Sarah E. Bond
This paper examines the ways in which students and researchers can begin to engage with texts more deeply through digital tools that allow better geographic visualization of both historical and literary topographies. This pedagogical approach is exemplified through the text of the Satyricon. At the beginning of Petronius’ Satyricon, Encolpius bemoans the worthlessness of gaining an education from a umbraticus doctor, a “cloistered instructor” who teaches students nothing of use in daily life by using inapplicable rhetorical exercises (2.4). As the Neronian-era satirist illustrates, the denunciation of an ivory tower lifestyle has a long history. What follows within Petronius' work is an odyssey of the everyday with a movement and geography that switches back and forth between “real” and “imagined.” The audience is vaguely aware of following the narrator around the topography of southern Italy and the area around the Bay of Naples (D’Arms 1970). There are also citations of other Mediterranean cities such as Croton, Carthage, or Rome, for which we can provide an accurate geo-location. However, the reader must also navigate a number of spaces that cannot be pinpointed with longitude and latitude; they are conjured solely within the minds of the author and the reader alone. How then should we engage with and visualize these topographies? Moreover, can we use GIS technologies to do so?
This paper focuses on the use of traditional GIS mapping technologies as well as maptile creation tools to provide geographic layers that represent more “student-driven cartography.” This methodology asks students to create multiple layers for maps wherein real spaces are paired with “imaginary” spaces via digital means. This encourages humanities students to close the gap between what they’re reading, what they’re living, and what can be visualized through spatial tools. This type of quotidian reading has the potential to refigure many types of textual spaces—from the Aeneid’s description of the underworld to Dante’s description of it over a millennium later—by inviting students to annotate spatially and augment these dynamics with textual references—and vice versa. In this paper, there is a set of best practices, digital methods, and core approaches set out for allowing students to layer “imagined spaces” over the lived space of their students’ lives, and then add the “real” spaces of the ancient Mediterranean visualized through digital humanities projects such as the Pleiades Project and Pelagios Commons. These approaches are offered as a means of creating referenced “base maps” for various literary texts commonly taught in both primary and secondary classrooms.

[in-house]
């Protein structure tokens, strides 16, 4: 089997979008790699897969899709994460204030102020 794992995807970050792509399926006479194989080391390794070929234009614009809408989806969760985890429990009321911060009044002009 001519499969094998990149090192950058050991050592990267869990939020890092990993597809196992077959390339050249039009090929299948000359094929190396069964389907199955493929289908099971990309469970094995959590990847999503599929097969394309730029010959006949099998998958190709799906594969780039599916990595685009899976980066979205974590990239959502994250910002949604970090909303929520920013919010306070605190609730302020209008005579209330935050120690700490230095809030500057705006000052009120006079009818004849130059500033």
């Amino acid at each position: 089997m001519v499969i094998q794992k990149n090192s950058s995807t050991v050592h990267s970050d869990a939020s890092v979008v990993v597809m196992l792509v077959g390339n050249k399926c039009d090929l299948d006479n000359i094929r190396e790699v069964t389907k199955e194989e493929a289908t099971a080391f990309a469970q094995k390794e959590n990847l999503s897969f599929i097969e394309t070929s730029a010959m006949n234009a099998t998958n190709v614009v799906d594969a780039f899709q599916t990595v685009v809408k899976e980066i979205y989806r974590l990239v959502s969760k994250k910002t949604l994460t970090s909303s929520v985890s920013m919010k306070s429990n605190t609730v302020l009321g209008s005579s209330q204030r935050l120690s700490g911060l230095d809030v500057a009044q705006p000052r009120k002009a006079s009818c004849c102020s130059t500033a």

Beginning in the 1970s and 1980s, there emerged a “spatial turn” in literature, history, and art. The movement was characterized by a focus on the “microcosms of everyday life and the macrocosms of global flows” (Guldi 2011). While cartography provides the ability to relate points spatially as they exist on the Earth’s surface, both fiction and non-fiction often deviate from the physical spatial geometries dependent on longitude, latitude, and elevations. Yet the spatial structure and topographical features found within novels such as Petronius’ Satyricon are pivotal to organizing, accessing, and navigating literary texts and should not be excluded from mapping simply due to lack of physical verity. Moreover, the frequent tensions between the “real” and the “imaginary” geographies of a text can serve to unveil emotions (e.g. the “limitlessness” of the woodland), perceptions, and motives to the student reader (Bachelard 1994). As such, this paper begins to offer up digital platforms as a way of breaking down the barrier between the “real” and “imagined” by using a familiar and even ancient tool for modelling and visualization: the map.